Ned never recovered from that blow. He returned to England, where his health declined rapidly. Saying he couldn't face Christmas and New Year's without John, he died in a nursing home in England on December 28, 1928, at the age of 68.

He was cremated on January 1, 1929. But because he had always been blatant about his homosexuality, no members of his family attended the funeral and none of the museums that had benefitted so much from his largesse sent a representative to the memorial service.


His ashes were buried in the non-Catholic cemetery in Bagni di Lucca, Italy, a town known as a spa in Etruscan and Roman times.

We honor Edward Perry "Ned" Warren, 1860-1928, who wrote a poem likening a boy he loved to Antinous.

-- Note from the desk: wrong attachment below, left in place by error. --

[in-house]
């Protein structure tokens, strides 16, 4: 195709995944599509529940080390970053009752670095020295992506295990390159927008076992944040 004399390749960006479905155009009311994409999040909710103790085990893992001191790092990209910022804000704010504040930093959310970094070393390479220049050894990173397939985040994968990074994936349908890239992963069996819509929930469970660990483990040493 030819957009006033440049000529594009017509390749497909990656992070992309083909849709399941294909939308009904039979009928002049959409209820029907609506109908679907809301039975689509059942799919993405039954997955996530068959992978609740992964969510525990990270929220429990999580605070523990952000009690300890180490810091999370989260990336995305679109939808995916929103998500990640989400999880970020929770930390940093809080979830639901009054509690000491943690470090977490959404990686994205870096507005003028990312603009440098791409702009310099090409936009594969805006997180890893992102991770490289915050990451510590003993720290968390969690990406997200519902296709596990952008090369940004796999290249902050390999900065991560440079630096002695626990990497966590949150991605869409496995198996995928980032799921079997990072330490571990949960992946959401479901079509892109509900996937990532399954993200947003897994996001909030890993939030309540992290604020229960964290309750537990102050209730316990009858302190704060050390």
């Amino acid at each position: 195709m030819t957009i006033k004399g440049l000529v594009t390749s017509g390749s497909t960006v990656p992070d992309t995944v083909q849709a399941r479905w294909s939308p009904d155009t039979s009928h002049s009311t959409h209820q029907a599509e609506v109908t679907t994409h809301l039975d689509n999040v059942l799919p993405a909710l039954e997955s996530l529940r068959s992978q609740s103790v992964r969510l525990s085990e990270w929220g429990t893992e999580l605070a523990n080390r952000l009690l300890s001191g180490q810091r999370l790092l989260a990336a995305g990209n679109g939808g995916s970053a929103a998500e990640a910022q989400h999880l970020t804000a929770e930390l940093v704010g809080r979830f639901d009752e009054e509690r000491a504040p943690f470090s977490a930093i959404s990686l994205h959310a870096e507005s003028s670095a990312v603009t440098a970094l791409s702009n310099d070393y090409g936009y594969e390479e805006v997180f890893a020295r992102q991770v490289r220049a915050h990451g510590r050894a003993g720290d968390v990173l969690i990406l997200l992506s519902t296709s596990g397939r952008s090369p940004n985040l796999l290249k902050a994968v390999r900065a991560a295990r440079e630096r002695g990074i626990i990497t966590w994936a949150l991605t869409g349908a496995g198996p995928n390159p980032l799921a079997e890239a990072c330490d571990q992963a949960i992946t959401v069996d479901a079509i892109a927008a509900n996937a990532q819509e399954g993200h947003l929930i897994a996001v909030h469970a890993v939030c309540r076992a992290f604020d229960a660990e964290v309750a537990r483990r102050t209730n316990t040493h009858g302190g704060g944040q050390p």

Thursday, December 27, 2018

'MY DEATH NEEDS TO MEAN SOMETHING'
17-YEAR-OLD TRANS GIRL SAID IN FINAL NOTE



ANTINOUS weeps for Leelah Alcorn (November 15, 1997 – December 28, 2014) the 17-year-old US transgender girl who committed suicide to make a statement about the societal standards of transgender people. 

A suicide note was published on her Tumblr page in which she declared that she wanted her suicide to cause an impact and create a dialogue about the discrimination and abuse of transgender people.

Meanwhile, Leelah Alcorn rallies are planned and a candlelight vigil is scheduled to be held at Leelah's high school near Cincinnati, Ohio, on January 3.

Laverne Cox and Emmy Rossum are a few of the celebs who spoke out after Leelah took her own life after struggling for many years as a transgender girl.